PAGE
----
TAMPA — One by one, Florida's local school leaders called on their communities Thursday to deliver this message to Gov. Rick Scott: Don't shortchange schools to boost security in the aftermath of the Feb. 14 Parkland killings.
"Let's do more for our students," said Hillsborough superintendent Jeff Eakins, who hosted his peers from Pasco, Pinellas, Manatee and Polk counties in a rare gathering of leaders.
At issue is the way districts are being directed to spend some $400 million.
Scott initially set out to increase unrestricted school funding by $152 per student.
But, in the budget now on the governor's desk, that per-student unrestricted money works out to 47 cents. Those funds will be largely eaten up by rising fuel costs, employee pensions and insurance, and various state mandates.
Not only that: A "safe schools" bill requires districts to develop plans to provide armed protection on every campus. Those costs are expected to consume far more than the state's safe schools funding.
"Florida can do more than 47 cents for our future," Eakins said.
He gave out the governor's email address: Rick.Scott@eog.myflorida.com. And he held up 47 cents in coins, repeating the mantra that all five had agreed to: Let's do more.
The governor's office said Thursday that Scott is reviewing the budget. Scott spokesman McKinley Lewis said the Legislature's budget provides hundreds of millions of dollars for school security, that per-pupil spending will be at a record level and "the number one priority right now is making our schools safer."
Legislative leaders, including Senate President Joe Negron, maintain a special session isn't needed, and the increases in the funding bill are unprecedented. They say the Parkland massacre changed everything, with students and parents insisting on making the safety top priority.
But, while the call from Parkland has been mostly about gun control, the Legislature spent the final weeks of the session discussing how best to "harden" schools, and whether those measures should include arming school personnel. A compromise allows districts to arm some school staff, but not full-time teachers, and some of the new security funding will be used for those new efforts.
While they agree that schools must be safe, the superintendents said the result spells financial disaster for their classrooms.
In Hillsborough, for example, safe school funding is $3.4 million a year. It dropped during the recession and never fully recovered. It is still $2 million below what it was at the turn of the century, though Hillsborough serves more than 50,000 additional students at nearly 100 more schools.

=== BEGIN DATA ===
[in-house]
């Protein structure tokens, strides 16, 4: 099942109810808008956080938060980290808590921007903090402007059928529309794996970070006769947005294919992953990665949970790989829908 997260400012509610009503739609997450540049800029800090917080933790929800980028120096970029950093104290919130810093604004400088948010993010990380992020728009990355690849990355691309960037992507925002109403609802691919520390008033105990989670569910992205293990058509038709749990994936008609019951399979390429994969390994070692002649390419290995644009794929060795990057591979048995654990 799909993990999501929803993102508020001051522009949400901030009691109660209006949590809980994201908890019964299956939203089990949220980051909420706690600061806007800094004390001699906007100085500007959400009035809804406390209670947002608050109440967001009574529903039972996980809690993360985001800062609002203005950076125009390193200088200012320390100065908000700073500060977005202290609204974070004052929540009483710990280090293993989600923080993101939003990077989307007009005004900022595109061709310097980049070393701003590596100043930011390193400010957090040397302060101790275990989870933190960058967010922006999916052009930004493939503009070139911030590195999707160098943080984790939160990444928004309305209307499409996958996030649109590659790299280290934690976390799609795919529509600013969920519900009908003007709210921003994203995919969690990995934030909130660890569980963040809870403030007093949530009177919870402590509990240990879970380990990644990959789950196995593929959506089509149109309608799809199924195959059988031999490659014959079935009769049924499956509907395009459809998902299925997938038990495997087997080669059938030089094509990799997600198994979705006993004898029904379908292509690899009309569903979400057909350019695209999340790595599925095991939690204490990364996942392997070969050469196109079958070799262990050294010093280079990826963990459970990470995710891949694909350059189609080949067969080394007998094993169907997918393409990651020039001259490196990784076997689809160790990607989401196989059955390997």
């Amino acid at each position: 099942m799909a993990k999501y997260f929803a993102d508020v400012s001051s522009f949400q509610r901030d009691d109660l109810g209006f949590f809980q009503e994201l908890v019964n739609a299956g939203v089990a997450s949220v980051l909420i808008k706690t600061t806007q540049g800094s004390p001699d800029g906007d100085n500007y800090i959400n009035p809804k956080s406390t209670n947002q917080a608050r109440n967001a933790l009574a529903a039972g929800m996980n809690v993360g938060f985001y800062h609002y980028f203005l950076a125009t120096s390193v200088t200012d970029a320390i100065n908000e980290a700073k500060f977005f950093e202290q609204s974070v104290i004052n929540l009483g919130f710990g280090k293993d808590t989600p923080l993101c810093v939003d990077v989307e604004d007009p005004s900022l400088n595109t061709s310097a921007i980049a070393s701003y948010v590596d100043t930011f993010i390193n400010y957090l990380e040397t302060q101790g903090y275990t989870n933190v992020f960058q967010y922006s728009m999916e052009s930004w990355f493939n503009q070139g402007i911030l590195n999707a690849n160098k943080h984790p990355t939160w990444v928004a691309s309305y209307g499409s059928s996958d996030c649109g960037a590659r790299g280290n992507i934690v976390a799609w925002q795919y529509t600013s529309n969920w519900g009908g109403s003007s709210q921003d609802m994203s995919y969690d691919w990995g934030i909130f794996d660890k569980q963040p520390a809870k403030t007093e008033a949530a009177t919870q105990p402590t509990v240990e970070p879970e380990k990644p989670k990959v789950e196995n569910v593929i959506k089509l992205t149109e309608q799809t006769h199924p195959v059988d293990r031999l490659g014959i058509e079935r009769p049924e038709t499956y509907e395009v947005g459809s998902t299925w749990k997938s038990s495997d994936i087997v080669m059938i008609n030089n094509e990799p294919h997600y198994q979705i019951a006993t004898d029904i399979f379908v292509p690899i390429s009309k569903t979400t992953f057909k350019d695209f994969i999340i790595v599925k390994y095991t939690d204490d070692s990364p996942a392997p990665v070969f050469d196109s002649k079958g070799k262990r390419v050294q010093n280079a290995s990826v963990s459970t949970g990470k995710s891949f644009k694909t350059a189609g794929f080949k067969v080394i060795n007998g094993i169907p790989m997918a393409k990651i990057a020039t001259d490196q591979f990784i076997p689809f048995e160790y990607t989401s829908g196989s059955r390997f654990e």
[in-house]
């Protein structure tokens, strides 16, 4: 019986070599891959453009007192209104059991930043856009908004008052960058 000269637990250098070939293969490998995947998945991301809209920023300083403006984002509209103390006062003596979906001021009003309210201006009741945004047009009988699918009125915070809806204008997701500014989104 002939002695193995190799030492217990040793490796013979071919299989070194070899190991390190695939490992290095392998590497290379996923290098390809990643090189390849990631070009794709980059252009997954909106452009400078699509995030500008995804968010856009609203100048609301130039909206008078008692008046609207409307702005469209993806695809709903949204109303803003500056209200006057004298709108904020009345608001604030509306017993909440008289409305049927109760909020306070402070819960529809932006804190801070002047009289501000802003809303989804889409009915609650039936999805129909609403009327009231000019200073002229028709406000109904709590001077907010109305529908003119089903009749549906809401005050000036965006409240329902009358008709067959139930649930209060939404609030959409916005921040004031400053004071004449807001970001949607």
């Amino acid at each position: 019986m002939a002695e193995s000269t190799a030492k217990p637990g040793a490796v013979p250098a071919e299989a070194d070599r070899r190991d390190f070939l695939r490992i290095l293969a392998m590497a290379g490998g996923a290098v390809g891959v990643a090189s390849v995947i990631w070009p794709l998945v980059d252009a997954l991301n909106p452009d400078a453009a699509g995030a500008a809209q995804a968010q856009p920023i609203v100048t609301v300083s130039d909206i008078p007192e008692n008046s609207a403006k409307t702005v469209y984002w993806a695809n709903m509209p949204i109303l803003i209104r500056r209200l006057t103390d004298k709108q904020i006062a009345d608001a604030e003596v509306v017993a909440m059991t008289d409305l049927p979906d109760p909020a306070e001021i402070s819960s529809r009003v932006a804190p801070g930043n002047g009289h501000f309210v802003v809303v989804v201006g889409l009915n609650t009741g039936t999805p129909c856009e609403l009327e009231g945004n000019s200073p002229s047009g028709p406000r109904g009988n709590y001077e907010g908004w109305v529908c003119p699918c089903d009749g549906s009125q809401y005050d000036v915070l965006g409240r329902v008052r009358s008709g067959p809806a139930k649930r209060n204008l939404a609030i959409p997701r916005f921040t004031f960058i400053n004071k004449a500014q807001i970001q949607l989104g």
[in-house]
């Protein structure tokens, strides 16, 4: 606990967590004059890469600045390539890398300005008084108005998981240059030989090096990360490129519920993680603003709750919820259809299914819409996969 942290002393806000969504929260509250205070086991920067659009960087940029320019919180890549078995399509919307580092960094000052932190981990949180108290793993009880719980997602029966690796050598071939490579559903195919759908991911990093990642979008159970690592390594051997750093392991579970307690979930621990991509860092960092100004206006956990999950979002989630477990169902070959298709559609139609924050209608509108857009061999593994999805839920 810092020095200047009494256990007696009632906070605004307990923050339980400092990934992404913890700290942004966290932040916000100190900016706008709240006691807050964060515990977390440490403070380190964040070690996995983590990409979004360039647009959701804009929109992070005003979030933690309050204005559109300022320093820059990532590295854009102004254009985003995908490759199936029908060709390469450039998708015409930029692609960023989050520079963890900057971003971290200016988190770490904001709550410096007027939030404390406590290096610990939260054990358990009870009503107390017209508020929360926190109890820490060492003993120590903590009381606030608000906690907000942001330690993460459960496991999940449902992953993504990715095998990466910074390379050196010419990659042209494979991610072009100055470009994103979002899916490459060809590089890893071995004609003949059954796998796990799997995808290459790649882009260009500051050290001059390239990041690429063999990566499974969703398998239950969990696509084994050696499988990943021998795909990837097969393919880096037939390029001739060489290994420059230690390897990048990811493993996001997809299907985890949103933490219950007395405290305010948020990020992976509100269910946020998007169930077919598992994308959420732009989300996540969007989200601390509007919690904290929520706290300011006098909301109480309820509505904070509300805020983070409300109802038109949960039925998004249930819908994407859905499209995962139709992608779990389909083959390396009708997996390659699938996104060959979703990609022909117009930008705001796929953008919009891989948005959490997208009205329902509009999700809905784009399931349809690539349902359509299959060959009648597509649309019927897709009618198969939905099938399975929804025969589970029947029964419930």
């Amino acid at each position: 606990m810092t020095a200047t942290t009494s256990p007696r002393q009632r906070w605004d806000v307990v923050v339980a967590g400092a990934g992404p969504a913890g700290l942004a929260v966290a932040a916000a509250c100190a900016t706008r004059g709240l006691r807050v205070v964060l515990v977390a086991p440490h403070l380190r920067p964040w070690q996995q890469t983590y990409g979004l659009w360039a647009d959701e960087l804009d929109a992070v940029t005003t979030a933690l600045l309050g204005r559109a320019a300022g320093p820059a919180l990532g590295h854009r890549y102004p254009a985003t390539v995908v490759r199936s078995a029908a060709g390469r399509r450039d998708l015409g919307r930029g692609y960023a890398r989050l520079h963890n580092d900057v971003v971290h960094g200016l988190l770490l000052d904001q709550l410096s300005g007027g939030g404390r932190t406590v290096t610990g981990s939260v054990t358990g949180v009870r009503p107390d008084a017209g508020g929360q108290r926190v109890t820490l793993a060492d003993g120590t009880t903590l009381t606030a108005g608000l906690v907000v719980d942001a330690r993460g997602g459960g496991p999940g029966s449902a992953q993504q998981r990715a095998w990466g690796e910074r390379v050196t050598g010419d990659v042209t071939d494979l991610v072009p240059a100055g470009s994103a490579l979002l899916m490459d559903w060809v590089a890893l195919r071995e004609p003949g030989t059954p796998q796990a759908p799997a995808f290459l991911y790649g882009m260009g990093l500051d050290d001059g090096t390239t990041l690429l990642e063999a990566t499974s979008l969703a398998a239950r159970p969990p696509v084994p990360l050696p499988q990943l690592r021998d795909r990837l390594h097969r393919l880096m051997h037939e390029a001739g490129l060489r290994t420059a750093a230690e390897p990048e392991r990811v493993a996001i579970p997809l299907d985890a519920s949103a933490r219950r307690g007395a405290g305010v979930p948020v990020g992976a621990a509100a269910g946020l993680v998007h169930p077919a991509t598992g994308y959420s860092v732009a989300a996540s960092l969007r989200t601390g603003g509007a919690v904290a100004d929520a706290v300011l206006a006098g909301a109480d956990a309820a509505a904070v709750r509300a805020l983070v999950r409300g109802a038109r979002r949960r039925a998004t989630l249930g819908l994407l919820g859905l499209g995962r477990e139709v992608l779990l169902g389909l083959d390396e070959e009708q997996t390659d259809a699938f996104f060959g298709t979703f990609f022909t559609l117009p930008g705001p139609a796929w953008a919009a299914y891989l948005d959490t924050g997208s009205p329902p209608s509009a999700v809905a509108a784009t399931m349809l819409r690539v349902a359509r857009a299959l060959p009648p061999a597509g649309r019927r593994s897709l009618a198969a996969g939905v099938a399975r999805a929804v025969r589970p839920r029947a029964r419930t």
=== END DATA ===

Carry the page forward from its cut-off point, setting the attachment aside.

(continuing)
Hillsborough spends about $16 million, using a combination of law enforcement and its own armed guards to protect high schools, middle schools and elementary schools to varying degrees.
The new budget gives Hillsborough $9.9 million in school security funds. But the cost of getting an armed officer at every school could be $10 million above and beyond the current levels.
In Pinellas, which is half the size of Hillsborough, superintendent Mike Grego predicts a gap of $6 million to $8 million, though state security funding will grow by $2.9 million.
"This definitely will have to come out of our general revenue, our schools, our classrooms, our programs, really the educational services that we so want to provide," Grego said.
Polk superintendent Jacqueline Byrd said state leaders "are not giving us enough to keep up with the cost of doing business. This cannot happen to our children. They deserve better from us."
There are similar concerns in Manatee, where superintendent Diana Greene said, "We still need to pay our teachers. We still need to provide adequate resources for our classrooms. We still need to ensure that we can meet the class size amendment. Forty-seven cents will not make that happen."
Kurt Browning, of Pasco, called the for the Legislature to return in a special session to correct the school budgets. He estimated the 47-cent increase in base student allocation will add up to $34,600 total for his district. "This amount is not even close to what we would pay a starting teacher," he said.
While other districts around the state have been active this week in calling out the governor and Legislature, this is spring break week in Hillsborough.
The School Board does, however, plan a special called meeting on Tuesday at 2:30 p.m.
Even before the disappointing legislative news, the district was struggling with a budget crisis that resulted in a bargaining impasse with teachers, a planned workforce reduction and hundreds of millions in unmet capital needs.
Contact Marlene Sokol at (813) 226-3356 or email@example.com. Follow @marlenesokol